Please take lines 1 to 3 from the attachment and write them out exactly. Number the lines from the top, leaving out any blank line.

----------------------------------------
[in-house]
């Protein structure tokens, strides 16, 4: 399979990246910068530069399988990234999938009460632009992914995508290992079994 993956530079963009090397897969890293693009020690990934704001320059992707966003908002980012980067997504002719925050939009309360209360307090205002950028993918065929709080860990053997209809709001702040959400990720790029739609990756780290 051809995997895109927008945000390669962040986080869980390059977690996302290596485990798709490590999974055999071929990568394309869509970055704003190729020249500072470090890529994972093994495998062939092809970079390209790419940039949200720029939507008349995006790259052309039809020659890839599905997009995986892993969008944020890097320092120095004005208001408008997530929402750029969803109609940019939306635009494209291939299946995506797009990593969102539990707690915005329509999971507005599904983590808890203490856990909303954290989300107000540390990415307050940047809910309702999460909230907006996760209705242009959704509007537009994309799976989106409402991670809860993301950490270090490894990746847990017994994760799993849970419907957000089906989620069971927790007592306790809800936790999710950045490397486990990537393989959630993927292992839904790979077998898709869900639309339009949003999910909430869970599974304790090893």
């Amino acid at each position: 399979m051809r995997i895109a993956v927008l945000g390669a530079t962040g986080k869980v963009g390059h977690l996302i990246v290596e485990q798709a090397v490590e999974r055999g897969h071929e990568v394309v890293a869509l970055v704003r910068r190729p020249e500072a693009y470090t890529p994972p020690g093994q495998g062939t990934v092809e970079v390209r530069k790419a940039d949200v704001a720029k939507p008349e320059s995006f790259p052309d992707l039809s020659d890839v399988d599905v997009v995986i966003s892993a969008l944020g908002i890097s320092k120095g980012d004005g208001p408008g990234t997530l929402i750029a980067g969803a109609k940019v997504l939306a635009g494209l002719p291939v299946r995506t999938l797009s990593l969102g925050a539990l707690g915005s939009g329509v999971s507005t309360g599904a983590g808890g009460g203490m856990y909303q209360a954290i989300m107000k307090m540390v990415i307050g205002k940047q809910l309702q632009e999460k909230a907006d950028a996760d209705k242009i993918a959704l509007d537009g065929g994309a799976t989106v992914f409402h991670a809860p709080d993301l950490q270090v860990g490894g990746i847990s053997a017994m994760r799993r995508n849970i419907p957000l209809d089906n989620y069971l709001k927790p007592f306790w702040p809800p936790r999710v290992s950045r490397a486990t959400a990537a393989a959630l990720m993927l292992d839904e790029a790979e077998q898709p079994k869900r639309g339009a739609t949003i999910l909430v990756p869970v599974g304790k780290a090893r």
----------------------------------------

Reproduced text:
[in-house]
């Protein structure tokens, strides 16, 4: 399979990246910068530069399988990234999938009460632009992914995508290992079994 993956530079963009090397897969890293693009020690990934704001320059992707966003908002980012980067997504002719925050939009309360209360307090205002950028993918065929709080860990053997209809709001702040959400990720790029739609990756780290 051809995997895109927008945000390669962040986080869980390059977690996302290596485990798709490590999974055999071929990568394309869509970055704003190729020249500072470090890529994972093994495998062939092809970079390209790419940039949200720029939507008349995006790259052309039809020659890839599905997009995986892993969008944020890097320092120095004005208001408008997530929402750029969803109609940019939306635009494209291939299946995506797009990593969102539990707690915005329509999971507005599904983590808890203490856990909303954290989300107000540390990415307050940047809910309702999460909230907006996760209705242009959704509007537009994309799976989106409402991670809860993301950490270090490894990746847990017994994760799993849970419907957000089906989620069971927790007592306790809800936790999710950045490397486990990537393989959630993927292992839904790979077998898709869900639309339009949003999910909430869970599974304790090893």
């Amino acid at each position: 399979m051809r995997i895109a993956v927008l945000g390669a530079t962040g986080k869980v963009g390059h977690l996302i990246v290596e485990q798709a090397v490590e999974r055999g897969h071929e990568v394309v890293a869509l970055v704003r910068r190729p020249e500072a693009y470090t890529p994972p020690g093994q495998g062939t990934v092809e970079v390209r530069k790419a940039d949200v704001a720029k939507p008349e320059s995006f790259p052309d992707l039809s020659d890839v399988d599905v997009v995986i966003s892993a969008l944020g908002i890097s320092k120095g980012d004005g208001p408008g990234t997530l929402i750029a980067g969803a109609k940019v997504l939306a635009g494209l002719p291939v299946r995506t999938l797009s990593l969102g925050a539990l707690g915005s939009g329509v999971s507005t309360g599904a983590g808890g009460g203490m856990y909303q209360a954290i989300m107000k307090m540390v990415i307050g205002k940047q809910l309702q632009e999460k909230a907006d950028a996760d209705k242009i993918a959704l509007d537009g065929g994309a799976t989106v992914f409402h991670a809860p709080d993301l950490q270090v860990g490894g990746i847990s053997a017994m994760r799993r995508n849970i419907p957000l209809d089906n989620y069971l709001k927790p007592f306790w702040p809800p936790r999710v290992s950045r490397a486990t959400a990537a393989a959630l990720m993927l292992d839904e790029a790979e077998q898709p079994k869900r639309g339009a739609t949003i999910l909430v990756p869970v599974g304790k780290a090893r």